On March 27, 2020, the president signed into law the Coronavirus Aid, Relief and Economic Security (CARES) Act, a $2 trillion economic relief package to address public health and the economic impacts of coronavirus (COVID-19).
The CARES Act, which is the third emergency relief aid package from Congress during the pandemic, provides fast and direct economic assistance for American workers, families, and small businesses, and preserves jobs for American industries.
The CARES Act amends Section 7(a) of the Small Business Act to add a temporary product to authorize existing Small Business Administration (SBA)-certified lenders, federally insured credit unions, and others who are participating in the Paycheck Protection Program (PPP) to offer loans that provide small businesses with funds to continue to pay employees, mortgage interest, rent, and utilities.
The PPP authorized up to $349 billion and is implemented by the SBA with support from the U.S. Treasury Department. PPP loans are available to small businesses, certain nonprofit organizations, veteran’s organizations, or tribal business concerns with fewer than 500 employees or the North American Industry Classification System size standard for that industry (whichever is greater).
PPP loans offer small business borrowers several attractive features, including a 1% annualized interest rate, five-year maturity (up from two years due to a legislative amendment), and a deferral period on principal and interest until the date the PPP lender receives the applicable forgiven amount from the SBA. The key benefit, though, is that PPP loans can be fully forgivable if businesses use the proceeds for permitted purposes.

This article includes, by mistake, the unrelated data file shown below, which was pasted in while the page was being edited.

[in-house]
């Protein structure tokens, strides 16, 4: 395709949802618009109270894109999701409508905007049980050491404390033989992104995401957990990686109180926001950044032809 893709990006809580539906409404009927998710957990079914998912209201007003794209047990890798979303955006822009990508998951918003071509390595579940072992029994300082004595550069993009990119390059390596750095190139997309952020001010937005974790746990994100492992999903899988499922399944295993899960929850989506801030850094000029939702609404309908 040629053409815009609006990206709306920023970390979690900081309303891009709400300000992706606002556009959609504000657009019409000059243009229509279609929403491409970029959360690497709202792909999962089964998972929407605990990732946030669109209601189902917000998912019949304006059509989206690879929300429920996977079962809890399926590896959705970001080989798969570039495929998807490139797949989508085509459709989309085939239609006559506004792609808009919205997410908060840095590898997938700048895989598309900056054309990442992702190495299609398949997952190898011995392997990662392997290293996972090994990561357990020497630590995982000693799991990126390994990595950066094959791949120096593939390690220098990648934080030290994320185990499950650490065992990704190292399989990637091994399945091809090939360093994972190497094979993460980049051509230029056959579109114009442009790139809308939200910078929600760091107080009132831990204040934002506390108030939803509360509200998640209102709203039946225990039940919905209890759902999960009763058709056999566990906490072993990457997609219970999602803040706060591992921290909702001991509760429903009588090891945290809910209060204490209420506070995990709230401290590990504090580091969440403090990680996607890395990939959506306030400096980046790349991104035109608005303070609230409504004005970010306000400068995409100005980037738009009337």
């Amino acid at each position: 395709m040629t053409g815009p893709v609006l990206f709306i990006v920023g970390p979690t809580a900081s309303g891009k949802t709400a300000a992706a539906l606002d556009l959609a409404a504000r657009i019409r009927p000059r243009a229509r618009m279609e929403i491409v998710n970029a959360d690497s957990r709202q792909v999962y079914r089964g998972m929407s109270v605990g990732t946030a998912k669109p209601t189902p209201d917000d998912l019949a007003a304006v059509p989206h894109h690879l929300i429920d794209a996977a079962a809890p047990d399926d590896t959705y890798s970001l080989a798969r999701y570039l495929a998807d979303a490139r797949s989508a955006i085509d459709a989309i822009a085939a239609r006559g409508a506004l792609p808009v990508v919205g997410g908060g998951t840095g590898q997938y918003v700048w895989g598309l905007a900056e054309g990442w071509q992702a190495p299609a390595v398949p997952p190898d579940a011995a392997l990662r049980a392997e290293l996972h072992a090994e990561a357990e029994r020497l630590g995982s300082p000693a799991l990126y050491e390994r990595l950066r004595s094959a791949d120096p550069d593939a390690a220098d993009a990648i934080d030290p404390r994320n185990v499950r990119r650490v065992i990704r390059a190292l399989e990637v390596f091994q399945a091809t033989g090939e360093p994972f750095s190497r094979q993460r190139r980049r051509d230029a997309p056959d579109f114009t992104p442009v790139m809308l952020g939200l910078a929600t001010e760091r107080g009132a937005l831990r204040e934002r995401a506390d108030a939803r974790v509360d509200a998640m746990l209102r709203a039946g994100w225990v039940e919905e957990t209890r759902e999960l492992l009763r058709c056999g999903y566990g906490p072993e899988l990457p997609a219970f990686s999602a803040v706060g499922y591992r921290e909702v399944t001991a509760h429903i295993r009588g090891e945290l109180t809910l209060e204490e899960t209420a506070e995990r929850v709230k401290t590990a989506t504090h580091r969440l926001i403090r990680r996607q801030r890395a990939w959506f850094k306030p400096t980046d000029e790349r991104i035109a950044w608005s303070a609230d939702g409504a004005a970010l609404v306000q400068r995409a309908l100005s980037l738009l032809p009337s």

The SBA issued its first interim final rule April 2 to provide guidance to small businesses about their eligibility for PPP loans, loan terms and maximum loan amounts, required steps and forms, and other factors to consider to determine whether the PPP loan would be the right decision. This included notice about the last day to apply for and receive a loan.
This interim final rule also explained how lenders can make PPP loans, required forms for the lender to provide, and the lender’s obligations. The aim was to allow for immediate implementation of PPP to get the loan proceeds to eligible small businesses so they could keep their employees on the payroll.
On April 3, the PPP began accepting loan applications. Lenders had minimal guidance beyond the application forms to authorize the lender to make PPP loans, the borrower application form with certifications as required by the CARES Act, and the lender’s application PPP loan guaranty form.
In general, the SBA told lenders they could rely on borrower certifications and documentation, and fund the loans without SBA authorization. The mantra to lenders was to get an eligible borrower’s application into the SBA system to obtain the SBA loan number, which confirmed the funds had been set aside for that borrower.
The agency advised borrowers and lenders that additional guidance would be forthcoming. Authorized lenders were basically taking a leap of faith that the SBA would address their outstanding questions and concerns in time.
Despite what many would agree was a rocky start, the PPP proved so popular that the program’s initial $349 billion was exhausted on April 16, just two weeks after launch.
Through April 16, the agency guaranteed 1,661,367 PPP loans, 1.2 million of which (74%) were for $150,000 or less. Only 4% of issued loans were for $1 million or more, comprising 44.5% of all PPP funds.
The maximum loan amount was $10 million, and the overall average loan size was $206,000.
NEXT: Additional PPP relief